Thomas Jefferson Papers

To Thomas Jefferson from James Clarke, 27 May 1807

Powhatan May 27th. 1807


I have just received your letter of the 22d Instant respecting an instrument on my pheaton for measureing distances in traveling, and the pleasure I feel in complying with your request in having it coppied and introdused into publick use, will be greatly increased by your acceptance of it as a present. I would send it on to you by the first opportunity, or if you expect to return to Montecelo this summer, and can advise me of the time I will come up and bring it with me; as I wish to show you the manner of takeing it to peices and puting it together again: also the manner of connecting it with the carriage. The first I made had but one index which revolved once in ten miles, and had no bell, yet answered all the purposes of real use; but thinking it not so perfect as it could be, I made the present one which has two indexes and a bell, such are attached to house clocks. The one index points to the figure denoting the number of miles, the other to the fraction of a mile, which is decimally divided, and the bell (which may be heard several hundred yards) gives the alarm at the end of each mile: and the whole machinery (except the rod wh. receives the motion from the carriage wheel) is contained in a small brass case about the size of a common shaving box, and for simplicity, and accuracy I do not conceive there is room for improvement. This instrument was calculated for a wheel five feet one inch diameter, therefore it will be nessesary to have your hind wheels brought to that size.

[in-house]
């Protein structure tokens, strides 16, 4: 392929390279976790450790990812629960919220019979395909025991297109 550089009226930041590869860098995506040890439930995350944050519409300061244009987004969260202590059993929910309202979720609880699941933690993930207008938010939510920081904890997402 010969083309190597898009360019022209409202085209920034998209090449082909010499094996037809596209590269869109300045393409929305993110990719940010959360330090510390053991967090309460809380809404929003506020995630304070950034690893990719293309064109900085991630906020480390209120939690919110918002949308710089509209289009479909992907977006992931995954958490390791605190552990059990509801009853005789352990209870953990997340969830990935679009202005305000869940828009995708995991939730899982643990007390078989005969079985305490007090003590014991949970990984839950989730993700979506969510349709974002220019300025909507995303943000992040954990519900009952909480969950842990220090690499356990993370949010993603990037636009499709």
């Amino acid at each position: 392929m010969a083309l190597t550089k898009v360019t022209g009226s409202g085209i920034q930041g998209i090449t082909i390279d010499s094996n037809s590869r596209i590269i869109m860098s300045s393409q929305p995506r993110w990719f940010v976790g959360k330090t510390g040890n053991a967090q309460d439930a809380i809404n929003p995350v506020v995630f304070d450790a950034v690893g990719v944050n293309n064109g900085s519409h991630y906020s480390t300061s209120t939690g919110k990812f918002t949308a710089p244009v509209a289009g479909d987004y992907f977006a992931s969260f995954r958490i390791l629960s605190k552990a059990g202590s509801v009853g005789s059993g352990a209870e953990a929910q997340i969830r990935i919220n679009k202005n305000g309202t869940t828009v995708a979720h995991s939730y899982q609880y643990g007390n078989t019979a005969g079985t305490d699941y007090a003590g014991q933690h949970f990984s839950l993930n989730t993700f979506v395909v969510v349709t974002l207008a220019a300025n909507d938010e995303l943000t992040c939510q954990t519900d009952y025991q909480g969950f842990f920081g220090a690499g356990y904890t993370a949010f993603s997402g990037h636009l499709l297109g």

I wish also to show you some other instruments which I have constructed, which as a lover of the arts and sciences I think you will be pleased with; particularly an instrument to determine the longitude by magnetick attraction and repulsion. I have just finished this instrument except, that I can’t get my needles properly magnetised here for want of a good magnet. I have not yet proved the truth of this instrument, in consequence of not having an opportunity (since it was compleated) of trying the effect in deferent places; but think the deference is very perceivable between this place and Richmond, which is only 30 miles—

Be pleased to accept my highest respect & esteem of Your Obedient Servant

James Clarke

MHi: Coolidge Collection.

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